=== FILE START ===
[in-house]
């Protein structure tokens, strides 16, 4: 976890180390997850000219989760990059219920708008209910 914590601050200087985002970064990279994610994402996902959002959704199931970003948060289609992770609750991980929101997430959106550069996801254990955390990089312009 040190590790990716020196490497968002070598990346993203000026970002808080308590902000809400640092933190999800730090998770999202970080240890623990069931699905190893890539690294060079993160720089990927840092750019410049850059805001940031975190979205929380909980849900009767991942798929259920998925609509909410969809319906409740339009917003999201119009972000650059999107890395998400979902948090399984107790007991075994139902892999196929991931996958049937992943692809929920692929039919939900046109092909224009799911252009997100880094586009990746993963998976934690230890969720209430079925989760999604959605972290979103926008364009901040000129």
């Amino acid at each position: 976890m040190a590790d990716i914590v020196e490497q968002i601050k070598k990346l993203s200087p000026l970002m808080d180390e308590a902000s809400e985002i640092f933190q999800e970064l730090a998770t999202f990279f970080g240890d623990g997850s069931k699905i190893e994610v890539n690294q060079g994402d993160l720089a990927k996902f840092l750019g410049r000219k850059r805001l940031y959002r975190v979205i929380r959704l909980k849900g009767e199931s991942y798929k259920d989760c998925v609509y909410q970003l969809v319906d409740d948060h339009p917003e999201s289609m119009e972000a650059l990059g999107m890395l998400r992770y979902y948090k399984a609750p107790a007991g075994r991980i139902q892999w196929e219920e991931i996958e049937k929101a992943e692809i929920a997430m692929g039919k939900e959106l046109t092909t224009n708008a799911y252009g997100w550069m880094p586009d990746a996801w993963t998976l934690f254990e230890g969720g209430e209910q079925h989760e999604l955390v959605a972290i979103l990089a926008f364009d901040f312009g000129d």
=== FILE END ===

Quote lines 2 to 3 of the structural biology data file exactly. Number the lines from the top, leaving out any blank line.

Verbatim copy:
């Protein structure tokens, strides 16, 4: 976890180390997850000219989760990059219920708008209910 914590601050200087985002970064990279994610994402996902959002959704199931970003948060289609992770609750991980929101997430959106550069996801254990955390990089312009 040190590790990716020196490497968002070598990346993203000026970002808080308590902000809400640092933190999800730090998770999202970080240890623990069931699905190893890539690294060079993160720089990927840092750019410049850059805001940031975190979205929380909980849900009767991942798929259920998925609509909410969809319906409740339009917003999201119009972000650059999107890395998400979902948090399984107790007991075994139902892999196929991931996958049937992943692809929920692929039919939900046109092909224009799911252009997100880094586009990746993963998976934690230890969720209430079925989760999604959605972290979103926008364009901040000129």
């Amino acid at each position: 976890m040190a590790d990716i914590v020196e490497q968002i601050k070598k990346l993203s200087p000026l970002m808080d180390e308590a902000s809400e985002i640092f933190q999800e970064l730090a998770t999202f990279f970080g240890d623990g997850s069931k699905i190893e994610v890539n690294q060079g994402d993160l720089a990927k996902f840092l750019g410049r000219k850059r805001l940031y959002r975190v979205i929380r959704l909980k849900g009767e199931s991942y798929k259920d989760c998925v609509y909410q970003l969809v319906d409740d948060h339009p917003e999201s289609m119009e972000a650059l990059g999107m890395l998400r992770y979902y948090k399984a609750p107790a007991g075994r991980i139902q892999w196929e219920e991931i996958e049937k929101a992943e692809i929920a997430m692929g039919k939900e959106l046109t092909t224009n708008a799911y252009g997100w550069m880094p586009d990746a996801w993963t998976l934690f254990e230890g969720g209430e209910q079925h989760e999604l955390v959605a972290i979103l990089a926008f364009d901040f312009g000129d």